What is your BMI, do you know? Do you know why it relates to your health? Don’t worry, you aren’t the only one, many people are confused by
BMI or Body Mass Index. Simply, BMI measures whether you are a healthy weight for your height.
The BMI tries to equate the amount of tissue mass (muscle, fat and bone) for an individual and then put that person in one of 5
categories. Severely underweight, underweight, normal, overweight and obese. Although there is some debate where the BMI dividing lines should be for these
categories the accepted BMI ranges are severely underweight: under 16.0, underweight: under 18.5, normal: 18.5-25, overweight: 25-30 and obese@ over 30.
The BMI calculation has received some criticism in using it to define obesity in individuals. BMI was designed to study a population rather
than individual people and in recent years body fat percentage (BFP) has shown to be a more reliable indicator for obesity. For example, very lean, muscly
people would be classified in the obese category using BMI but are classified as having a normal weight using BFP.
A person’s BMI can help predict or estimate the risk factors for health concerns by providing a simplistic measure of a person’s thickness
or thinness, which allows doctors to discuss weight issues more comprehensively, flagging up potential health risks and dangers. If you find
your BMI weight is in the obese category you are at increased risk of type 2 diabetes, heart disease, stroke, hypertension, dyslipidemia, gallbladder disease, sleep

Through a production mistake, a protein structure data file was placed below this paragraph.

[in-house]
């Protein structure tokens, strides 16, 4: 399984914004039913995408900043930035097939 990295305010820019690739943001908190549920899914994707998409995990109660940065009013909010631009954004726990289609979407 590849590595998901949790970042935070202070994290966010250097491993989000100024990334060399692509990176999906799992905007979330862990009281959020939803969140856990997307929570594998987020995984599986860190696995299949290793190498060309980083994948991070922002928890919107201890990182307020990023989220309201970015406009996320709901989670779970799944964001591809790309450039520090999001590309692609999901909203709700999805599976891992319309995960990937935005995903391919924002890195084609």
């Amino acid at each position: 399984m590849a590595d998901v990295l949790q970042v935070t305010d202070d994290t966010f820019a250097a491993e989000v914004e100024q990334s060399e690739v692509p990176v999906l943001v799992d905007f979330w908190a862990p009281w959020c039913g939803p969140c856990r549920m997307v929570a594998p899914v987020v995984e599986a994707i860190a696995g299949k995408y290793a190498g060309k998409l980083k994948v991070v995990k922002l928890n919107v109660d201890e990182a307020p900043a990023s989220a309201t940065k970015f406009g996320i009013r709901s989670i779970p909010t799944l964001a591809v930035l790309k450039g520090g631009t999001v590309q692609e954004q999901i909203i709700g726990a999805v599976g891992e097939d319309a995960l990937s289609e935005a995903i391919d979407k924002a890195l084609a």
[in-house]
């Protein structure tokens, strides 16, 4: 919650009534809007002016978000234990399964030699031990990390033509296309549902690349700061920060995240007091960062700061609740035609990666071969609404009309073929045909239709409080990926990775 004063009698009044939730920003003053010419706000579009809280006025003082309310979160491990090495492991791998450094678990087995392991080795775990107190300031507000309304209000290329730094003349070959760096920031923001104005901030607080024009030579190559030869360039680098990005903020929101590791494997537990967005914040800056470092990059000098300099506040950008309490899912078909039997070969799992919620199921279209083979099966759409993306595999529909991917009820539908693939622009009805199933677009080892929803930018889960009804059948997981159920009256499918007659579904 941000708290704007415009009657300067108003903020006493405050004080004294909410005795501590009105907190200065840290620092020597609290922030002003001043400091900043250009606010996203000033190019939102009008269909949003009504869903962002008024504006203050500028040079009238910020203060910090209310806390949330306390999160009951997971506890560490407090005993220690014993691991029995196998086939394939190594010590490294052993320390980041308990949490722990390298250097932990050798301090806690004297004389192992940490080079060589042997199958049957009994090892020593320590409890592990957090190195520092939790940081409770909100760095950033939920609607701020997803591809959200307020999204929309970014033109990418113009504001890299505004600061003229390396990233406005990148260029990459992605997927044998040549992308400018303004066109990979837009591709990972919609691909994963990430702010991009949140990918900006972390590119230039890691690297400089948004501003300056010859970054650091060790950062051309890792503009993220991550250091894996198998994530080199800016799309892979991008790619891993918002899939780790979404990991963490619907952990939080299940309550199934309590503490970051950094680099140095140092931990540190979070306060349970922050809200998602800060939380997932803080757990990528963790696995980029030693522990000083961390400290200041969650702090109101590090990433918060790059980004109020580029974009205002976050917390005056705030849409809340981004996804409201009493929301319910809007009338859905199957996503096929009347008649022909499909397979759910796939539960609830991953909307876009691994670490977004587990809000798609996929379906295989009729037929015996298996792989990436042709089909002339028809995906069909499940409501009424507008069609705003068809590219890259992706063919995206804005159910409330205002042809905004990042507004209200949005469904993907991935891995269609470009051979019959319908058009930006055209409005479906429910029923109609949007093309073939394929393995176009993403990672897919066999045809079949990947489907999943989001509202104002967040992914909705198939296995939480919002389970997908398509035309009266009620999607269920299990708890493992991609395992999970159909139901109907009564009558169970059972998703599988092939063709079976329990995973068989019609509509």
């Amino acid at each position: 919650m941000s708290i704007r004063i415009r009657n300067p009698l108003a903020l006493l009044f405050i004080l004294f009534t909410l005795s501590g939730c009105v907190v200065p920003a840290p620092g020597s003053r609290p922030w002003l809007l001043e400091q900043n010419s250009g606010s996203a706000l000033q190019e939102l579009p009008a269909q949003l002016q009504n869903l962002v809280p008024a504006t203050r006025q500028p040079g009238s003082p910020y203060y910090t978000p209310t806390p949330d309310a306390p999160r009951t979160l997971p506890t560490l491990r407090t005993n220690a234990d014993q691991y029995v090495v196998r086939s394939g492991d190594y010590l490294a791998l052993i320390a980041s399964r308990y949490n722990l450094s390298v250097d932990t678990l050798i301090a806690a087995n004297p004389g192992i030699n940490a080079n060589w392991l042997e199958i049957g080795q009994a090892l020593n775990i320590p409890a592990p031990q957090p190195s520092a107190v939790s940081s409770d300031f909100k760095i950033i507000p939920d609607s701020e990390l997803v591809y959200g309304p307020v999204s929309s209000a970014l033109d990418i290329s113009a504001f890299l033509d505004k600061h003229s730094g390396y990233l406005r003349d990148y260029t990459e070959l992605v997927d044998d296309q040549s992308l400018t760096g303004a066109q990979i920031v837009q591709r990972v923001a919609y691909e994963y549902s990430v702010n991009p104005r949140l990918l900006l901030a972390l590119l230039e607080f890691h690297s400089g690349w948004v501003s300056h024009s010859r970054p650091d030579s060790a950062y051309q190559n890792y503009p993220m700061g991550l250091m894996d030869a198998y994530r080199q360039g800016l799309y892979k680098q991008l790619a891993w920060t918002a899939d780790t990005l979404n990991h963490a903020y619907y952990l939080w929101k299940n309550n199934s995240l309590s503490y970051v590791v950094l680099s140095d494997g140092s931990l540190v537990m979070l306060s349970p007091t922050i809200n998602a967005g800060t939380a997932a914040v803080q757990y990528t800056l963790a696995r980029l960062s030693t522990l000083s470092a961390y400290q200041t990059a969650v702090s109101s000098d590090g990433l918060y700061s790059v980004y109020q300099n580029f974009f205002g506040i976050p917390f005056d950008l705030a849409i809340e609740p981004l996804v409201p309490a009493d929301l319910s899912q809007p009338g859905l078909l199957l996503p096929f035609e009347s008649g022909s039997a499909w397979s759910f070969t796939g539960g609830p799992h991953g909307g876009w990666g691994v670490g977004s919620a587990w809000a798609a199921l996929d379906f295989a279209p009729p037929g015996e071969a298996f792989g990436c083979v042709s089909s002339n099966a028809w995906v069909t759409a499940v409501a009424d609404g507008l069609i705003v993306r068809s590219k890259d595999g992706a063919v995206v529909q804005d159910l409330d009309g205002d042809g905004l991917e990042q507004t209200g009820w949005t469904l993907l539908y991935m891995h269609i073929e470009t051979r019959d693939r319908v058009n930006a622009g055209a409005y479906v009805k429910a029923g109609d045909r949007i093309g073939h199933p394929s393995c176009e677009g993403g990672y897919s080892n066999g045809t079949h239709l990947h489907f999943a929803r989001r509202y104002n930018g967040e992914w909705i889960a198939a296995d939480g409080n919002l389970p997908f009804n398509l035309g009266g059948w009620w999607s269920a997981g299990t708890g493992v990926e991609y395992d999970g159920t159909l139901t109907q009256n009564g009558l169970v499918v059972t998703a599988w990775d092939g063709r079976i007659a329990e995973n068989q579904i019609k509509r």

apnea, arthritis and of course cancer. Most of these are avoidable by maintaining a healthy BMI and by eating a varied and healthy diet.
This is the equation used to calculate your BMI:
The internet is full of BMI calculators these days so if maths isn’t your strong point then fear not, there are websites and apps that
work it out for you. All you need to do is enter your height in feet, weight in pounds and click calculate BMI. Easy. Alternatively you could use a BMI chart like this one to calculate your BMI.
Certain ethnic groups are at risk of certain health problems at a lower BMI than others. For example South Asian and Chinese people have a
higher risk of type 2 diabetes than white populations and are advised to keep their BMI below the standard 25. Although the evidence for black ethnic groups
isn’t clear, they are also advised to keep their BMI below 25 to reduce their risk of type 2 diabetes.